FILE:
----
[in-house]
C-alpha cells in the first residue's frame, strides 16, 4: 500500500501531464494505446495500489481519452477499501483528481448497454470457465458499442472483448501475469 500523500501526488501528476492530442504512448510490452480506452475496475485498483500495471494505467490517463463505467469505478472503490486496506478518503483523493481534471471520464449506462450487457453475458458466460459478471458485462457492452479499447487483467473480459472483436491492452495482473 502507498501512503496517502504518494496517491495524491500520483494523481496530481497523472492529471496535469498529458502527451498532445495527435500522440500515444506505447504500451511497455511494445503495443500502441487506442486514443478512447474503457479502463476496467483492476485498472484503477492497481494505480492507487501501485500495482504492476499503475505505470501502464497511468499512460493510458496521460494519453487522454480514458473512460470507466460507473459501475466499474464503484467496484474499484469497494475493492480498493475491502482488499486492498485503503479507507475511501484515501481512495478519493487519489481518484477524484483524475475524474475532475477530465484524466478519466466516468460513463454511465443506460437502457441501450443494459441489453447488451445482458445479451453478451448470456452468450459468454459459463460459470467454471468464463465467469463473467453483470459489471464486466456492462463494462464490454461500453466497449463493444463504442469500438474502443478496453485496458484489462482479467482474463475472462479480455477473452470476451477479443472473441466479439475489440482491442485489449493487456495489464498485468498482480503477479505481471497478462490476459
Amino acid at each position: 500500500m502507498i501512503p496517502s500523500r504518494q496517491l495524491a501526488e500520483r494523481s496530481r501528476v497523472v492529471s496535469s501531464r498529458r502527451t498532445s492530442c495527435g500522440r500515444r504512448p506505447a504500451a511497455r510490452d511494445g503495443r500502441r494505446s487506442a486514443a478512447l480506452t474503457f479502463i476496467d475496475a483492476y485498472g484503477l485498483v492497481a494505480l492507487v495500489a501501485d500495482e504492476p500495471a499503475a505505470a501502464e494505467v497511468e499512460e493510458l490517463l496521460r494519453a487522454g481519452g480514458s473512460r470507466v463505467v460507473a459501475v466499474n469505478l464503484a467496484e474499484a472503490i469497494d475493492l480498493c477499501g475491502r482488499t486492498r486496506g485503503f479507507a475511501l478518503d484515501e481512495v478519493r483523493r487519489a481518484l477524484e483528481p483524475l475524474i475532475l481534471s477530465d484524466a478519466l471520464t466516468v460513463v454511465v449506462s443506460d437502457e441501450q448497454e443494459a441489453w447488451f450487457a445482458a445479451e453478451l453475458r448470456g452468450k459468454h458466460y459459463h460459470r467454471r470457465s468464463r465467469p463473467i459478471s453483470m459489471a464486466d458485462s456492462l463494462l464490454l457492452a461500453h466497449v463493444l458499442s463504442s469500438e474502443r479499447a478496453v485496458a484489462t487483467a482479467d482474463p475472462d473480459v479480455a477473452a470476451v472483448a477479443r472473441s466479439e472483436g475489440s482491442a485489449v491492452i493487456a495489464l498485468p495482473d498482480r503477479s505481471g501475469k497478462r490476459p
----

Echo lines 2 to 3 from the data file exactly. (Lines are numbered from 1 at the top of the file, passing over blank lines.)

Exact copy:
C-alpha cells in the first residue's frame, strides 16, 4: 500500500501531464494505446495500489481519452477499501483528481448497454470457465458499442472483448501475469 500523500501526488501528476492530442504512448510490452480506452475496475485498483500495471494505467490517463463505467469505478472503490486496506478518503483523493481534471471520464449506462450487457453475458458466460459478471458485462457492452479499447487483467473480459472483436491492452495482473 502507498501512503496517502504518494496517491495524491500520483494523481496530481497523472492529471496535469498529458502527451498532445495527435500522440500515444506505447504500451511497455511494445503495443500502441487506442486514443478512447474503457479502463476496467483492476485498472484503477492497481494505480492507487501501485500495482504492476499503475505505470501502464497511468499512460493510458496521460494519453487522454480514458473512460470507466460507473459501475466499474464503484467496484474499484469497494475493492480498493475491502482488499486492498485503503479507507475511501484515501481512495478519493487519489481518484477524484483524475475524474475532475477530465484524466478519466466516468460513463454511465443506460437502457441501450443494459441489453447488451445482458445479451453478451448470456452468450459468454459459463460459470467454471468464463465467469463473467453483470459489471464486466456492462463494462464490454461500453466497449463493444463504442469500438474502443478496453485496458484489462482479467482474463475472462479480455477473452470476451477479443472473441466479439475489440482491442485489449493487456495489464498485468498482480503477479505481471497478462490476459
Amino acid at each position: 500500500m502507498i501512503p496517502s500523500r504518494q496517491l495524491a501526488e500520483r494523481s496530481r501528476v497523472v492529471s496535469s501531464r498529458r502527451t498532445s492530442c495527435g500522440r500515444r504512448p506505447a504500451a511497455r510490452d511494445g503495443r500502441r494505446s487506442a486514443a478512447l480506452t474503457f479502463i476496467d475496475a483492476y485498472g484503477l485498483v492497481a494505480l492507487v495500489a501501485d500495482e504492476p500495471a499503475a505505470a501502464e494505467v497511468e499512460e493510458l490517463l496521460r494519453a487522454g481519452g480514458s473512460r470507466v463505467v460507473a459501475v466499474n469505478l464503484a467496484e474499484a472503490i469497494d475493492l480498493c477499501g475491502r482488499t486492498r486496506g485503503f479507507a475511501l478518503d484515501e481512495v478519493r483523493r487519489a481518484l477524484e483528481p483524475l475524474i475532475l481534471s477530465d484524466a478519466l471520464t466516468v460513463v454511465v449506462s443506460d437502457e441501450q448497454e443494459a441489453w447488451f450487457a445482458a445479451e453478451l453475458r448470456g452468450k459468454h458466460y459459463h460459470r467454471r470457465s468464463r465467469p463473467i459478471s453483470m459489471a464486466d458485462s456492462l463494462l464490454l457492452a461500453h466497449v463493444l458499442s463504442s469500438e474502443r479499447a478496453v485496458a484489462t487483467a482479467d482474463p475472462d473480459v479480455a477473452a470476451v472483448a477479443r472473441s466479439e472483436g475489440s482491442a485489449v491492452i493487456a495489464l498485468p495482473d498482480r503477479s505481471g501475469k497478462r490476459p